Reporting data were queried for each age group to determine the total number of doses given, the number of individuals that received at least one dose, and the number of individuals who completed the two-dose series. The proportion of doses administered for males and females within each age group were inferred from data published by the CDC’s Advisory Committee on Immunization Practices as of 11 June 2021, assuming these proportions remained constant through 9 July 2021, and were the same for both the Pfizer-BioNTech and Moderna vaccines [13]. Reporting rate estimates, expressed as cases per million vaccines administered, were calculated and stratified by age group, vaccine dose (first/second), and vaccine manufacturer, and then compared to the background rate of occurrence of myo/pericarditis.
Although the annual incidence of myocarditis in the US has been widely reported as being between 1 and 10 per 100,000 [14,15,16,17], the true incidence of myocarditis and pericarditis remains somewhat uncertain [18]. Although Willame et al., 2021 [19] estimated the incidence of myo/pericarditis in the US to be 3.13 per 100,000 person years using data from the US Vaccine Safety Datalink (VSD) reported by Kuntz et al., 2018 [20], this result is based on only 10 cases. A recent study based on electronic health records and administrative claims in five European countries (Denmark, Italy, Netherlands, Spain, UK) supported by the European Medicines Agency (EMA) suggests an incidence rate of 1 to 20 cases per 100,000 person-years ([19], Figure 30), which scales to 0.19 to 3.84 cases per million persons within a 7-day period. With a male:female case ratio of 1.6:1.0 [21], the expected background rate of myo/pericarditis ranges from 0.12 to 2.36 per million for males and from 0.07 to 1.47 per million for females. These results provide a crude range for the background myo/pericarditis in the general US population prior to COVID-19 vaccination, which can serve as a benchmark for evaluating the observed rates of myo/pericarditis following vaccination reported in the present study.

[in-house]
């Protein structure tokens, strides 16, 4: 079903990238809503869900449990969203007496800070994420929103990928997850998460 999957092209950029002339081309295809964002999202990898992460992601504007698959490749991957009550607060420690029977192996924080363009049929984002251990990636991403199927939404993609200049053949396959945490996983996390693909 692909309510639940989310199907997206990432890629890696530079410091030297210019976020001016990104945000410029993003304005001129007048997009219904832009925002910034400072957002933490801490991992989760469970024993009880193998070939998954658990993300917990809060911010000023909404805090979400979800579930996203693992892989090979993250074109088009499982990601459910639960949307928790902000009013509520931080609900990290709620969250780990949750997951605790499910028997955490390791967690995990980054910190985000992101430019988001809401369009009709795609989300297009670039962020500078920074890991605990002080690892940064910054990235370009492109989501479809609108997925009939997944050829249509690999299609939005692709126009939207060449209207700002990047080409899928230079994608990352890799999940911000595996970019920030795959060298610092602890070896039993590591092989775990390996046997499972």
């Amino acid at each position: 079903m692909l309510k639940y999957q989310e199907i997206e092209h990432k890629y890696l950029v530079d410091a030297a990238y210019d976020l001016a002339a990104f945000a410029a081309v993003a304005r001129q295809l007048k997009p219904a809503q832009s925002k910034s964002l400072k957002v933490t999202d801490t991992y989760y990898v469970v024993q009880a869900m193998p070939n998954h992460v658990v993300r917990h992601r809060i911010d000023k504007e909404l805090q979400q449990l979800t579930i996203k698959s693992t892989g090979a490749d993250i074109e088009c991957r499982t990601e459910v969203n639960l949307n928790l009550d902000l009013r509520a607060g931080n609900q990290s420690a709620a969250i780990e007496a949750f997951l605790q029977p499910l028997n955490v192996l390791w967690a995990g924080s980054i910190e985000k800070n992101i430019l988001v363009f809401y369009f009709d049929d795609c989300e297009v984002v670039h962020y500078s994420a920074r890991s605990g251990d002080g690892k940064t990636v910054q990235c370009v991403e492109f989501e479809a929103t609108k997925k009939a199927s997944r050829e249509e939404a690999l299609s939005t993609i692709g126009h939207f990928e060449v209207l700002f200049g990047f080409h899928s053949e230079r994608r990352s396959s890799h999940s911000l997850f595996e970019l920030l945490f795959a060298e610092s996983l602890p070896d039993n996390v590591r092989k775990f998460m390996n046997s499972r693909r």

3. Results

During the analysis period, data from the CDC indicated that nearly 318 million mRNA COVID-19 vaccine doses were administered in the US, of which 184 million were Pfizer-BioNTech and 134 million were Moderna. Throughout this period, 15 million doses of Pfizer-BioNTech were administered to individuals between 12–17 years of age, while individuals 18–29 years of age received approximately 25 million Pfizer-BioNTech and 20 million Moderna doses, respectively. During the same period, the VAERS database received a total of 1106 AEFI reports on suspected cases of myocarditis and 674 reports on pericarditis following mRNA vaccination [22].
Of the 1780 AEFI reports on myo/pericarditis, 60% were observed among individuals less than 29 years of age, while 75% were classified as serious, which as defined in VAERS, are reports with at least one of the following reported outcomes: healthcare provider clinic visit (5.3%), emergency room visit (12.8%), life threatening (10.2%), hospitalization (66%), extended hospitalization if the vaccine was administered while the patient was already hospitalized (0.9%), and permanent disability (4%) [14]. Although death was mentioned in 0.8% of the AEFI reports, it is not clear that vaccination was the underlying cause. Among cases for which the vaccine dose sequence (first or second) was reported, 32% of reported myo/pericarditis cases occurred following the first dose, and 68% occurred after the second dose. Myo/pericarditis was more commonly reported among males than females: 60% of the cases following the first dose and 80% of cases following the second dose were among males.